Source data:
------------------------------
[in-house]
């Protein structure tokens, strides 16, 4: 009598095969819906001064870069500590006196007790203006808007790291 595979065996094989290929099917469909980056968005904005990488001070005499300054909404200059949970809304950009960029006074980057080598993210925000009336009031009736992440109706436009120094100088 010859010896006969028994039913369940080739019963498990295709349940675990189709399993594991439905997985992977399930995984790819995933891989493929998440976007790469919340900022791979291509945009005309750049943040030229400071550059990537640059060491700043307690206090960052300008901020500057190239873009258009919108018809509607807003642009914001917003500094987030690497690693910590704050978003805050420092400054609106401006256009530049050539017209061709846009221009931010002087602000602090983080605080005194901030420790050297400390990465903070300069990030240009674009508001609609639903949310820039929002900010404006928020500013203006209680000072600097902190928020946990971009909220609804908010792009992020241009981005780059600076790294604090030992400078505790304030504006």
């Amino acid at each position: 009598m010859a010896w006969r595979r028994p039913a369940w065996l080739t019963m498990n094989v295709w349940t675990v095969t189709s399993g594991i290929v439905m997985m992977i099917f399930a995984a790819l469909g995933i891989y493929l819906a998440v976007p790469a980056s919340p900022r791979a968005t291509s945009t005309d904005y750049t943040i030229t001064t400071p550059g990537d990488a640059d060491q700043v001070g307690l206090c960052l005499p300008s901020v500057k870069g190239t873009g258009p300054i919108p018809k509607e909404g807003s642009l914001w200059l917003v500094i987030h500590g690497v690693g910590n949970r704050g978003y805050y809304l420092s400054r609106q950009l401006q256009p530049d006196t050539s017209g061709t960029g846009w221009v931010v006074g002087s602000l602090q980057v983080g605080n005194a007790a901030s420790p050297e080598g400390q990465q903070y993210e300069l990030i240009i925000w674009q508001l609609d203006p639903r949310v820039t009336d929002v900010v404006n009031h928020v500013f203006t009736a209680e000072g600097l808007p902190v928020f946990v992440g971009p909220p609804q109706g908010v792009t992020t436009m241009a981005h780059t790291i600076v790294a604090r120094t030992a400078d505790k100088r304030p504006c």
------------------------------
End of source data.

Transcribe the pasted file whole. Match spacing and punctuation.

[in-house]
């Protein structure tokens, strides 16, 4: 009598095969819906001064870069500590006196007790203006808007790291 595979065996094989290929099917469909980056968005904005990488001070005499300054909404200059949970809304950009960029006074980057080598993210925000009336009031009736992440109706436009120094100088 010859010896006969028994039913369940080739019963498990295709349940675990189709399993594991439905997985992977399930995984790819995933891989493929998440976007790469919340900022791979291509945009005309750049943040030229400071550059990537640059060491700043307690206090960052300008901020500057190239873009258009919108018809509607807003642009914001917003500094987030690497690693910590704050978003805050420092400054609106401006256009530049050539017209061709846009221009931010002087602000602090983080605080005194901030420790050297400390990465903070300069990030240009674009508001609609639903949310820039929002900010404006928020500013203006209680000072600097902190928020946990971009909220609804908010792009992020241009981005780059600076790294604090030992400078505790304030504006």
């Amino acid at each position: 009598m010859a010896w006969r595979r028994p039913a369940w065996l080739t019963m498990n094989v295709w349940t675990v095969t189709s399993g594991i290929v439905m997985m992977i099917f399930a995984a790819l469909g995933i891989y493929l819906a998440v976007p790469a980056s919340p900022r791979a968005t291509s945009t005309d904005y750049t943040i030229t001064t400071p550059g990537d990488a640059d060491q700043v001070g307690l206090c960052l005499p300008s901020v500057k870069g190239t873009g258009p300054i919108p018809k509607e909404g807003s642009l914001w200059l917003v500094i987030h500590g690497v690693g910590n949970r704050g978003y805050y809304l420092s400054r609106q950009l401006q256009p530049d006196t050539s017209g061709t960029g846009w221009v931010v006074g002087s602000l602090q980057v983080g605080n005194a007790a901030s420790p050297e080598g400390q990465q903070y993210e300069l990030i240009i925000w674009q508001l609609d203006p639903r949310v820039t009336d929002v900010v404006n009031h928020v500013f203006t009736a209680e000072g600097l808007p902190v928020f946990v992440g971009p909220p609804q109706g908010v792009t992020t436009m241009a981005h780059t790291i600076v790294a604090r120094t030992a400078d505790k100088r304030p504006c």